Golf News

Shrewd captaincy earns Azinger Cup reward

LOUISVILLE, Kentucky (Reuters) - Paul Azinger’s bold and imaginative captaincy was vindicated in the best possible way when the United States won the Ryder Cup on Sunday for the first time since 1999.

Renowned for his passion as a player, Azinger was under pressure to end a run of three successive defeats by Europe in the biennial competition and his team duly delivered with a rousing victory by 16-1/2 points to 11-1/2.

Immediately after being named U.S. captain in November 2006, Azinger announced a revamped selection process aimed at giving him the hottest players while he also switched the opening Cup session from fourballs to foursomes.

Both ploys worked like a dream. His six rookies all rose to the occasion at Valhalla Golf Club and the opening foursomes matches resulted in a 3-1 lead for the Americans, their first in 17 years.

Perhaps his biggest achievement, though, was getting his players to compete in an inspired but loose way, just as the Europeans have managed to do so often over the last 20 years.

Again, he succeeded. Rookies like Anthony Kim and Boo Weekley played a significant role with their energised approach to the week, as did the Valhalla fans who were dubbed by Azinger as the 13th man.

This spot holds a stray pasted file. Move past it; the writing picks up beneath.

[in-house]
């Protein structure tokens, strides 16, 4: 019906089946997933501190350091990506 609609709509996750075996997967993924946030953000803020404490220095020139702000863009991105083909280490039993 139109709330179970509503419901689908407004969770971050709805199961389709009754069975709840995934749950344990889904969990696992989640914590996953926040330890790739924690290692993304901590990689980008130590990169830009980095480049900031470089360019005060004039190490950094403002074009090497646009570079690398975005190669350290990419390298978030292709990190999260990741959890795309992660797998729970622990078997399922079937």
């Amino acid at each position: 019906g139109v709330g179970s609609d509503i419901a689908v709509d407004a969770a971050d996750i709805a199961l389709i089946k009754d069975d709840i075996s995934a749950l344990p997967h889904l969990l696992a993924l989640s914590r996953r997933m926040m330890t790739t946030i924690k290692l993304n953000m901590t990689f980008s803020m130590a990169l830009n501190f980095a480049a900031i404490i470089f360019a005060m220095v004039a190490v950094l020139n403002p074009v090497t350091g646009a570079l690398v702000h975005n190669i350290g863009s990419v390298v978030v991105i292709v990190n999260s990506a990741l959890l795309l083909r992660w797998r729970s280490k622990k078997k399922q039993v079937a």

“A lot of things changed from the last Ryder Cup to this one,” a beaming Azinger told reporters after the Americans triumphed for the first time since Brookline in 1999.

“We created the “13th man” and I’m real proud of these people. They made a big difference and kept our guys energised.

“Our guys bought into the concept, and they bonded. We just went out there with a one-shot-at-a-time mission, and we did it.


“And my captain’s picks played well,” he added, referring to Steve Stricker, Hunter Mahan, Kentucky native JB Holmes and Chad Campbell. “I’m real proud of them. The pressure is always on them.

“These guys came together as a group and we just stuck to a message. We stayed on message and I wanted them just to play to play great. I told every player that they were on a free roll this week because they weren’t expected that much.”

Europe, bidding for an unprecedented fourth successive victory, had greater strength in depth and the Americans were missing world number one Tiger Woods for the first time since he made his debut at Valderrama in 1997.

“In the end, it comes down to putting and heart and our guys had a lot of heart this week, they really did,” said Azinger, a veteran of four Ryder Cups as player.

“The European team is just an incredible team. I feel fortunate we were able to pull this off.”

Azinger’s final gamble of the week came when he top-loaded his last-day singles order in pursuit of a quick kill. His team led 9-7 after Saturday’s fourballs and needed a further 5-1/2 points to win the Cup.

“The European team is still just a phenomenal team and when I looked down, I evaluated every match,” Azinger said of his line-up.

“It was like our edge, their edge, toss up. It seemed like every single one to me was toss up, toss up, toss up, maybe their edge a little bit. I had no idea. The golf was spectacular on both sides, and our guys just came out on top.”